During the MALS Thesis Proposal course, students work directly with the Master of Arts in Liberal Studies faculty director to produce an annotated bibliography (including the state of the question and the 20 most important works on the topic) and thesis statement, which prepare students for thesis writing in the subsequent semester. Students are expected to attend all class sessions, meetings with the University librarians for research consultations and any additional meetings determined by the faculty director.
Note: This is the first required course in the MALS thesis process for students who matriculated during or after fall 2019. Students must successfully complete this course before advancing to the final required course, MALS Thesis Writing (LSHV 801).
Note: Pre-req 27 earned credits and satisfactory in MALS Thesis Proposal. Thesis Writing not repeatable. Mentor and Dean thesis approval due Nov. 1, 2017. Course certifies 1/2 time status. No scheduled classes.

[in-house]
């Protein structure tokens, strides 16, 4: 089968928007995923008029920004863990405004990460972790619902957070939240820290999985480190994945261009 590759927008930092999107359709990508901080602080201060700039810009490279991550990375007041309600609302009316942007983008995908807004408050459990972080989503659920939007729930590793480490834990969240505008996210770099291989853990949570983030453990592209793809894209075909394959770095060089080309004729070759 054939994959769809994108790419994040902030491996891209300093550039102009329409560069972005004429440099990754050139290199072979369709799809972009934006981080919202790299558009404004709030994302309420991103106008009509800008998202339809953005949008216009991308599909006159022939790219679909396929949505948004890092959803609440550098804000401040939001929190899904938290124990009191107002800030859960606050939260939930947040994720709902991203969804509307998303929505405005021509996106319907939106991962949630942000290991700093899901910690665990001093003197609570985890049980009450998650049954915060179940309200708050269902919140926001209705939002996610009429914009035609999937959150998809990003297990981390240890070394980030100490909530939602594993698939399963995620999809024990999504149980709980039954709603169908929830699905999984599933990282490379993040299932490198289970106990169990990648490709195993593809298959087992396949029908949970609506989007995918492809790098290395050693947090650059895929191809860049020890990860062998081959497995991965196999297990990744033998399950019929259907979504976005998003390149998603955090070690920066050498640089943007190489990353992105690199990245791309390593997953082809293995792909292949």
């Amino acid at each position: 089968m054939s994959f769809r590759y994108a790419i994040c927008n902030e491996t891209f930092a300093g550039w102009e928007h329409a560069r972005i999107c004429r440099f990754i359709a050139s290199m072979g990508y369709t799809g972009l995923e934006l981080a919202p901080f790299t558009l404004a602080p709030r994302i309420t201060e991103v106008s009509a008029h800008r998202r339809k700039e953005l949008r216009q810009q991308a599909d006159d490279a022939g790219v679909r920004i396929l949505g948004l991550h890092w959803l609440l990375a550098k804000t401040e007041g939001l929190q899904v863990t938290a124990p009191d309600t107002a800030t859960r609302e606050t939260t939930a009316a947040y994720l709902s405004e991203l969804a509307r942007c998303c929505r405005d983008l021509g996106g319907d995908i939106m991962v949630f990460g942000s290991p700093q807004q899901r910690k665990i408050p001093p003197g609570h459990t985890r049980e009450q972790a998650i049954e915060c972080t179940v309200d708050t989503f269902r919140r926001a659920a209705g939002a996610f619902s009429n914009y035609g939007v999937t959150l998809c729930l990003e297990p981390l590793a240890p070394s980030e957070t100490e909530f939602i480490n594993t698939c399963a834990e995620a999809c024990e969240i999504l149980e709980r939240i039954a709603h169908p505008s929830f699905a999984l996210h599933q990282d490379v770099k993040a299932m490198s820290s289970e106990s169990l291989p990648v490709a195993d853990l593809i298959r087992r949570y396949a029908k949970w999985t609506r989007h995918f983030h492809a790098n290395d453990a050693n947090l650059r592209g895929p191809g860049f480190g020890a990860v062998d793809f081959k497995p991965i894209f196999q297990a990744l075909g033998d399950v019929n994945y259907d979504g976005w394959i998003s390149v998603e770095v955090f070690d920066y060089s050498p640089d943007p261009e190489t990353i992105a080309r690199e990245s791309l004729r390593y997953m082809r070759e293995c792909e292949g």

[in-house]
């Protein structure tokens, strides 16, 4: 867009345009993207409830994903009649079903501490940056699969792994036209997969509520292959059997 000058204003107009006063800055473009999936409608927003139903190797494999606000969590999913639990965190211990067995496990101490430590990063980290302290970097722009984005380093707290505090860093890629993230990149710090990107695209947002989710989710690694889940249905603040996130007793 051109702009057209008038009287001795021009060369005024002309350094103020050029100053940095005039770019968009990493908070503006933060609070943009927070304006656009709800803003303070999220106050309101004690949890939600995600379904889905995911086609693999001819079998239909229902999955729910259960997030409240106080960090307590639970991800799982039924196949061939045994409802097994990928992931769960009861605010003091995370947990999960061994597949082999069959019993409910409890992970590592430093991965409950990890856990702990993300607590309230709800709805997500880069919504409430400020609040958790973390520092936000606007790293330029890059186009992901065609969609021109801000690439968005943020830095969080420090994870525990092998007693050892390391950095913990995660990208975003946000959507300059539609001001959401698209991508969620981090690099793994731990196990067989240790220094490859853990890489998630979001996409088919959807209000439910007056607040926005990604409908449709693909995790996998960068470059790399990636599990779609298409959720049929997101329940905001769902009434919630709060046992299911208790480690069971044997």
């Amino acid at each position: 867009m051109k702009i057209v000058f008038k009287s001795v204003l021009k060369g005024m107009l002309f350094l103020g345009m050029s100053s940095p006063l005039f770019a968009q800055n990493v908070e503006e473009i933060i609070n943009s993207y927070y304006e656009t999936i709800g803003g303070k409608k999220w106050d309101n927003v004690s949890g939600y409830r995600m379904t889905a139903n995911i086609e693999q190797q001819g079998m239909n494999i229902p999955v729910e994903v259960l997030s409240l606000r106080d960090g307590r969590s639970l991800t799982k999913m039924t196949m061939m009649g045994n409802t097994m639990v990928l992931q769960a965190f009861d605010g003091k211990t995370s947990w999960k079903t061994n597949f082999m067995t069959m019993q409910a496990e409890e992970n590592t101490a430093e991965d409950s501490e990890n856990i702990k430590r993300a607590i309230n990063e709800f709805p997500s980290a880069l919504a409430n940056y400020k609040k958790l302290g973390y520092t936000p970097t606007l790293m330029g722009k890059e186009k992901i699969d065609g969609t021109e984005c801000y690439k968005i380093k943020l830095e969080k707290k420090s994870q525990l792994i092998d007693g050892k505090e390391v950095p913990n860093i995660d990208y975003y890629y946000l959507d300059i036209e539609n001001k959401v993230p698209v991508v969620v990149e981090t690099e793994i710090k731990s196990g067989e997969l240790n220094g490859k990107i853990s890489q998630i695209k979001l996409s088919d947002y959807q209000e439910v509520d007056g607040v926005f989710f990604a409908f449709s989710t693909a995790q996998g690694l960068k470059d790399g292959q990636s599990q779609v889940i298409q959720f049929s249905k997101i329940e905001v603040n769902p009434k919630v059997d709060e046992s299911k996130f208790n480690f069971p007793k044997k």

This course is grounded in the belief that without knowledge of the past one cannot understand the present. The course is based on a diversity of sources, including fiction, travelogues and variety of professional fields including history, political science, and journalism. Students will examine different and often opposing points of views on Russia’s past, present, and conceivably future. To complement class readings, the class also will view three films.
A key goal of this course is to promote a better understanding of the role of Russia in today’s world by looking at the historical and present-day images of it in order to understand they have affected Russia’s relations with the West. An additional goal of the course is to help students think critically about modern political events in part through drawing on historical precedent. Historical analysis is at its core an examination of cause and effect and change over time. As the historian Robert B. Marks noted in book The Origins of the Modern World, “…a long-term historical perspective does enable us to draw some meaningful conclusions about the past and present and to make educated forecasts for the future.”